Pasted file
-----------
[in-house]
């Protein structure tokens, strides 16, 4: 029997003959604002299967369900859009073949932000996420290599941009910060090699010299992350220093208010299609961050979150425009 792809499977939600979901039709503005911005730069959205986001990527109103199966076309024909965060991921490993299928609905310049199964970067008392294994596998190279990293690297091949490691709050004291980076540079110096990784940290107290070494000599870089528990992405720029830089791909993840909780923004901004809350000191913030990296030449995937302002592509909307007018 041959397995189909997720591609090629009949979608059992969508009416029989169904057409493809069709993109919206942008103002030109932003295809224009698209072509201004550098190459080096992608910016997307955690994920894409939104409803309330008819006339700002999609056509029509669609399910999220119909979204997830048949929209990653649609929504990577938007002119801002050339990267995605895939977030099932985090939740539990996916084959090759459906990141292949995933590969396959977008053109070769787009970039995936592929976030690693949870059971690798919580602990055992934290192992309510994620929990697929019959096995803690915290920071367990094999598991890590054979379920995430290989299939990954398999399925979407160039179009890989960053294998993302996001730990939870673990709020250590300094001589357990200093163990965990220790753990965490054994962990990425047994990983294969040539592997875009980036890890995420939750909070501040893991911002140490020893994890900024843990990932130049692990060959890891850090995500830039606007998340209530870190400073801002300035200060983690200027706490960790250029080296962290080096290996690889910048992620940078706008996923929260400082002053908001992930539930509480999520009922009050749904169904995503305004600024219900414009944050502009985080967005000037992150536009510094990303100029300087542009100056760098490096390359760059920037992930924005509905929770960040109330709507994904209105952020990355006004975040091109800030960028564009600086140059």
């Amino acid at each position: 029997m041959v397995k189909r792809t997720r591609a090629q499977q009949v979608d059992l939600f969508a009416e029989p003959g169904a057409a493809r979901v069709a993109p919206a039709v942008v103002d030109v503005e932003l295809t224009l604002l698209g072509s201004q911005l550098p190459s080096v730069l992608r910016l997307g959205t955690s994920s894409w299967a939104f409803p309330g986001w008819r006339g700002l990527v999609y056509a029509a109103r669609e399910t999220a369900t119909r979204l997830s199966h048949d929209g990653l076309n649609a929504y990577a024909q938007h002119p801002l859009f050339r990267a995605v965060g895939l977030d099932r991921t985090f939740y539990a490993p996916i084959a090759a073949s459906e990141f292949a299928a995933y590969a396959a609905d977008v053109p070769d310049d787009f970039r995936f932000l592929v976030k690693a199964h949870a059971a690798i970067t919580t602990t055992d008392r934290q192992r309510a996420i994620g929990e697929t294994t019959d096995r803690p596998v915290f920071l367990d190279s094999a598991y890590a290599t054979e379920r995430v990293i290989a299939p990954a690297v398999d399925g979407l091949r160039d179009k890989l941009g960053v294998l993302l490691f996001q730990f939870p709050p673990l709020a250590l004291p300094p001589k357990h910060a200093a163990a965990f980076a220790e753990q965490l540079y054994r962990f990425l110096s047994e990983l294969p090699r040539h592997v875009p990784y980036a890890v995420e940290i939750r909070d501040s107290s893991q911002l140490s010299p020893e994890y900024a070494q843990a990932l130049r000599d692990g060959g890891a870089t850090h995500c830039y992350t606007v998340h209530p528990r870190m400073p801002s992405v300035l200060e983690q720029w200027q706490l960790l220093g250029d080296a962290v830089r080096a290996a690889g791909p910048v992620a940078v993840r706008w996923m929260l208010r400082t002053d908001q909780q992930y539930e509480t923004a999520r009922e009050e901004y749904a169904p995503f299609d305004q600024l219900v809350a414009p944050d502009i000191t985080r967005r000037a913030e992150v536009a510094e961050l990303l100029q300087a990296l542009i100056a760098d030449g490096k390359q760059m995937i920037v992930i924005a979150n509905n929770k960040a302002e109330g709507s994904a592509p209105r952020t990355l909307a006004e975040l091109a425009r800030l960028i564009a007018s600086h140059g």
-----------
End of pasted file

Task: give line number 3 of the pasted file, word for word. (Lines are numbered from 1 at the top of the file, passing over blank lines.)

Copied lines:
């Amino acid at each position: 029997m041959v397995k189909r792809t997720r591609a090629q499977q009949v979608d059992l939600f969508a009416e029989p003959g169904a057409a493809r979901v069709a993109p919206a039709v942008v103002d030109v503005e932003l295809t224009l604002l698209g072509s201004q911005l550098p190459s080096v730069l992608r910016l997307g959205t955690s994920s894409w299967a939104f409803p309330g986001w008819r006339g700002l990527v999609y056509a029509a109103r669609e399910t999220a369900t119909r979204l997830s199966h048949d929209g990653l076309n649609a929504y990577a024909q938007h002119p801002l859009f050339r990267a995605v965060g895939l977030d099932r991921t985090f939740y539990a490993p996916i084959a090759a073949s459906e990141f292949a299928a995933y590969a396959a609905d977008v053109p070769d310049d787009f970039r995936f932000l592929v976030k690693a199964h949870a059971a690798i970067t919580t602990t055992d008392r934290q192992r309510a996420i994620g929990e697929t294994t019959d096995r803690p596998v915290f920071l367990d190279s094999a598991y890590a290599t054979e379920r995430v990293i290989a299939p990954a690297v398999d399925g979407l091949r160039d179009k890989l941009g960053v294998l993302l490691f996001q730990f939870p709050p673990l709020a250590l004291p300094p001589k357990h910060a200093a163990a965990f980076a220790e753990q965490l540079y054994r962990f990425l110096s047994e990983l294969p090699r040539h592997v875009p990784y980036a890890v995420e940290i939750r909070d501040s107290s893991q911002l140490s010299p020893e994890y900024a070494q843990a990932l130049r000599d692990g060959g890891a870089t850090h995500c830039y992350t606007v998340h209530p528990r870190m400073p801002s992405v300035l200060e983690q720029w200027q706490l960790l220093g250029d080296a962290v830089r080096a290996a690889g791909p910048v992620a940078v993840r706008w996923m929260l208010r400082t002053d908001q909780q992930y539930e509480t923004a999520r009922e009050e901004y749904a169904p995503f299609d305004q600024l219900v809350a414009p944050d502009i000191t985080r967005r000037a913030e992150v536009a510094e961050l990303l100029q300087a990296l542009i100056a760098d030449g490096k390359q760059m995937i920037v992930i924005a979150n509905n929770k960040a302002e109330g709507s994904a592509p209105r952020t990355l909307a006004e975040l091109a425009r800030l960028i564009a007018s600086h140059g």